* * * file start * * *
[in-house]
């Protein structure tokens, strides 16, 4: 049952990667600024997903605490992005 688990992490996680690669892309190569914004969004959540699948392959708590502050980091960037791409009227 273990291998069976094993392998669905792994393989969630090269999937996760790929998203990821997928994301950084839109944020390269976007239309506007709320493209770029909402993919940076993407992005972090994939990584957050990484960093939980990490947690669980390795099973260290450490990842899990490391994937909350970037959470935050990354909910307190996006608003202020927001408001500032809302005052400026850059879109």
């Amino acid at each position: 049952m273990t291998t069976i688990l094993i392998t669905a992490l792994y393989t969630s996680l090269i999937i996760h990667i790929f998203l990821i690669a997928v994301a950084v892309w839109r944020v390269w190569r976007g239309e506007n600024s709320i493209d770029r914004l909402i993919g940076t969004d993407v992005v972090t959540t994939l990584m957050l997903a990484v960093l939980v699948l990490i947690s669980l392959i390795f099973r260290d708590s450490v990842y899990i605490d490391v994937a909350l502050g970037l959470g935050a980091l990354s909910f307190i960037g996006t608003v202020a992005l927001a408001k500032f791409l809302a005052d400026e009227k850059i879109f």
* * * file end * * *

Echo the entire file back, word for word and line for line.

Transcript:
[in-house]
């Protein structure tokens, strides 16, 4: 049952990667600024997903605490992005 688990992490996680690669892309190569914004969004959540699948392959708590502050980091960037791409009227 273990291998069976094993392998669905792994393989969630090269999937996760790929998203990821997928994301950084839109944020390269976007239309506007709320493209770029909402993919940076993407992005972090994939990584957050990484960093939980990490947690669980390795099973260290450490990842899990490391994937909350970037959470935050990354909910307190996006608003202020927001408001500032809302005052400026850059879109």
């Amino acid at each position: 049952m273990t291998t069976i688990l094993i392998t669905a992490l792994y393989t969630s996680l090269i999937i996760h990667i790929f998203l990821i690669a997928v994301a950084v892309w839109r944020v390269w190569r976007g239309e506007n600024s709320i493209d770029r914004l909402i993919g940076t969004d993407v992005v972090t959540t994939l990584m957050l997903a990484v960093l939980v699948l990490i947690s669980l392959i390795f099973r260290d708590s450490v990842y899990i605490d490391v994937a909350l502050g970037l959470g935050a980091l990354s909910f307190i960037g996006t608003v202020a992005l927001a408001k500032f791409l809302a005052d400026e009227k850059i879109f």